7 Principles of Humanistic Leadership

Humanistic Leadership is an ethical philosophic approach that is at once: compassionate, reasonable and strategic.

Humanism as a philosophy is about doing good to be good. And that’s not easy to do because our behavior impacts others. We don’t live in a vacuum. And when we are in a leadership position, we have even more responsibility to do good, not just for ourselves, but for our team as well.

Being good is not easy to define because to be good requires so many different interrelated skills. So here is a list of 7 principles of humanistic leadership that will help you, as a leader, make better decisions, have more effective interpersonal relationships and feel more fulfilled.

1) Humanistic Leaders treat people with respect. Other humans are autonomous beings. They aren’t robots you can program. Understand that even if you pay them, they have volunteered to help you in exchange for that pay. They can quit anytime.  Respect their time and their effort.

2) Humanistic Leaders are compassionate. They never forget that the people they are working with and for are real people with real strengths, real weaknesses and, most importantly, real emotions.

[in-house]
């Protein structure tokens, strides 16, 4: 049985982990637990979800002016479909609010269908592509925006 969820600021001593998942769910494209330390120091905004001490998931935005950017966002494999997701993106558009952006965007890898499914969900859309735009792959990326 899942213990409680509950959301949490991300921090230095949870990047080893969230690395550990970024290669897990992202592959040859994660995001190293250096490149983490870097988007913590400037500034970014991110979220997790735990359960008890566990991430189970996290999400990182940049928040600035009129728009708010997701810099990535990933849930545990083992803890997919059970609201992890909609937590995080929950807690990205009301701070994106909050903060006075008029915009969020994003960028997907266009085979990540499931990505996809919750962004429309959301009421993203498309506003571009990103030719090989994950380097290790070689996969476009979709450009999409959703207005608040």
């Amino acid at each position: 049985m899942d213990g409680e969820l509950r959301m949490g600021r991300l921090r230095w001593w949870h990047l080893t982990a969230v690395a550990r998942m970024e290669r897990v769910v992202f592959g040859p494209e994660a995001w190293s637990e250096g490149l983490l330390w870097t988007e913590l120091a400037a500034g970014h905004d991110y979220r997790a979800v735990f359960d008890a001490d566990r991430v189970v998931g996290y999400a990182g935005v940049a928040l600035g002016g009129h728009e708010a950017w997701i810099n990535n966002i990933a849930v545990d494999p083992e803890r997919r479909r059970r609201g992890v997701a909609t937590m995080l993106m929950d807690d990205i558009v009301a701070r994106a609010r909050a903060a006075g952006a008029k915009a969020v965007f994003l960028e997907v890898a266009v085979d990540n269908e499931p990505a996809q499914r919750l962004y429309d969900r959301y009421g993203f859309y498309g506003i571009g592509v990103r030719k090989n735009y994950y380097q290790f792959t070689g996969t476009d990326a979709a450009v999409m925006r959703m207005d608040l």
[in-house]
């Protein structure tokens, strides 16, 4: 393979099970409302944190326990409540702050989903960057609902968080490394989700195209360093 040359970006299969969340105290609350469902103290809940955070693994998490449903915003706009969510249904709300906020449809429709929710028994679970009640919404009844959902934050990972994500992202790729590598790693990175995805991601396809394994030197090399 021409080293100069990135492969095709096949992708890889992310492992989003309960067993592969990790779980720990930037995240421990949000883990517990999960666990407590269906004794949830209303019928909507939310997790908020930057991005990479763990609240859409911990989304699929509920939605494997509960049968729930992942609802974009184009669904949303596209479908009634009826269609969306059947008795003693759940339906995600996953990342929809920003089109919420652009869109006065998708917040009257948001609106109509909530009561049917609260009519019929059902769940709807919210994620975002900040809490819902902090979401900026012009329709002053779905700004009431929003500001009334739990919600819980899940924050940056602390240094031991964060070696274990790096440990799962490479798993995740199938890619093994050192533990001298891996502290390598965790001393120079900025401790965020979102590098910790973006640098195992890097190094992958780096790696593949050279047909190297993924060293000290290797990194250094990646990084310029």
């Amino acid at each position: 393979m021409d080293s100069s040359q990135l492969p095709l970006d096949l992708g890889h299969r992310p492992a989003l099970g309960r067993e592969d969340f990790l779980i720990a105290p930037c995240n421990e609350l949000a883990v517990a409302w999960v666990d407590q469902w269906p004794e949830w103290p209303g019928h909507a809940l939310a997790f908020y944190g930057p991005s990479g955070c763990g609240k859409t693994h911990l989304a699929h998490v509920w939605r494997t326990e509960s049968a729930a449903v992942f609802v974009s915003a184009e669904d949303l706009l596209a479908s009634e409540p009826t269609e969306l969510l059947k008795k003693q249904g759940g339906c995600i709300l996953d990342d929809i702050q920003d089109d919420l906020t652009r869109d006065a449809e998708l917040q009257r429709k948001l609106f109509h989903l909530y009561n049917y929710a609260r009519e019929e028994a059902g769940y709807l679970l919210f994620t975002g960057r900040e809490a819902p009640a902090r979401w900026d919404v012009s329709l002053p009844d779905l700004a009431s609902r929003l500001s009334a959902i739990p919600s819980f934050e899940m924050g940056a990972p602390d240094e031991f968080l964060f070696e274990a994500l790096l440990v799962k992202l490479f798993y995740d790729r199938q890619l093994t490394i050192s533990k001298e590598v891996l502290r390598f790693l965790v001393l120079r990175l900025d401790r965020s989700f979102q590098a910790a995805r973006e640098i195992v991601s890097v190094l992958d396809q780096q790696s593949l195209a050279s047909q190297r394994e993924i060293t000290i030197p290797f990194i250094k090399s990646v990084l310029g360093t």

3) Humanistic Leaders are ethical. They don’t just give lip service to their values. They actually live them and lead by example. No one wants to follow a hypocrite.

4) Humanist Leaders encourage their team to be the best that they can be. We all have limitations. But that doesn’t mean we can’t contribute to the best of our abilities. Humanistic Leaders look for ways to help people participate.

5) Humanistic Leaders are reasonable. They are willing to listen to dissenting views because they want to base their decisions on reality and not on assumption.

6) Humanistic Leaders are strategic. They review all their options, consider the  pros and cons of each solution and choose the one that will give them and their team the best chance of success.

7) And finally, Humanistic Leaders value service to others. Making the world a better place means making it better for the individuals who inhabit the world. Making a living and making the world a better place are not mutually exclusive. A humanistic leader seeks to do both.

To learn more about the Humanist approach – consider taking Living Made Simpler – which discusses how to actively practice compassion and use critical thinking to make better decisions so that you can be the person you want to be. (https://humanistlearning.com/livingmadesimpler1/

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